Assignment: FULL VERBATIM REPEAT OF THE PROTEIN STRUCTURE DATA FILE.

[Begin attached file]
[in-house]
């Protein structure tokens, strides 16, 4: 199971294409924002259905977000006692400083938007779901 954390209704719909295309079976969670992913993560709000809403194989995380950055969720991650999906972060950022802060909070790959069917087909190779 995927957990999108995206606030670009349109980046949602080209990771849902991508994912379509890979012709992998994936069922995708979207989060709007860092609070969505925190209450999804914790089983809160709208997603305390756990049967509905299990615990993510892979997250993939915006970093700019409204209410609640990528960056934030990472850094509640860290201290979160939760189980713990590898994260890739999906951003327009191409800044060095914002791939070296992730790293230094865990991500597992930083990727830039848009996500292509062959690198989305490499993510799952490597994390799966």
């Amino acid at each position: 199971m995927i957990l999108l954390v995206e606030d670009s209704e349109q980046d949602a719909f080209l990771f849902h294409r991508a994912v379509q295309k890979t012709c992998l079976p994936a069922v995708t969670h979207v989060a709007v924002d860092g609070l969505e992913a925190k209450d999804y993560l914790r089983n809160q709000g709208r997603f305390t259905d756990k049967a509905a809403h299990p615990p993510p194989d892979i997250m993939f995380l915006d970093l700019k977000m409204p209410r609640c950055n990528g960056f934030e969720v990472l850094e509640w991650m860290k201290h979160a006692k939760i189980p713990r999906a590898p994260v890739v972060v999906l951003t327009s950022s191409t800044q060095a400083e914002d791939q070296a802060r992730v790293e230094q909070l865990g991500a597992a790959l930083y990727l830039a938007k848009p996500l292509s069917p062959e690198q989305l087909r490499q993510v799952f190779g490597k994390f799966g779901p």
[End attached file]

[in-house]
């Protein structure tokens, strides 16, 4: 199971294409924002259905977000006692400083938007779901 954390209704719909295309079976969670992913993560709000809403194989995380950055969720991650999906972060950022802060909070790959069917087909190779 995927957990999108995206606030670009349109980046949602080209990771849902991508994912379509890979012709992998994936069922995708979207989060709007860092609070969505925190209450999804914790089983809160709208997603305390756990049967509905299990615990993510892979997250993939915006970093700019409204209410609640990528960056934030990472850094509640860290201290979160939760189980713990590898994260890739999906951003327009191409800044060095914002791939070296992730790293230094865990991500597992930083990727830039848009996500292509062959690198989305490499993510799952490597994390799966």
């Amino acid at each position: 199971m995927i957990l999108l954390v995206e606030d670009s209704e349109q980046d949602a719909f080209l990771f849902h294409r991508a994912v379509q295309k890979t012709c992998l079976p994936a069922v995708t969670h979207v989060a709007v924002d860092g609070l969505e992913a925190k209450d999804y993560l914790r089983n809160q709000g709208r997603f305390t259905d756990k049967a509905a809403h299990p615990p993510p194989d892979i997250m993939f995380l915006d970093l700019k977000m409204p209410r609640c950055n990528g960056f934030e969720v990472l850094e509640w991650m860290k201290h979160a006692k939760i189980p713990r999906a590898p994260v890739v972060v999906l951003t327009s950022s191409t800044q060095a400083e914002d791939q070296a802060r992730v790293e230094q909070l865990g991500a597992a790959l930083y990727l830039a938007k848009p996500l292509s069917p062959e690198q989305l087909r490499q993510v799952f190779g490597k994390f799966g779901p």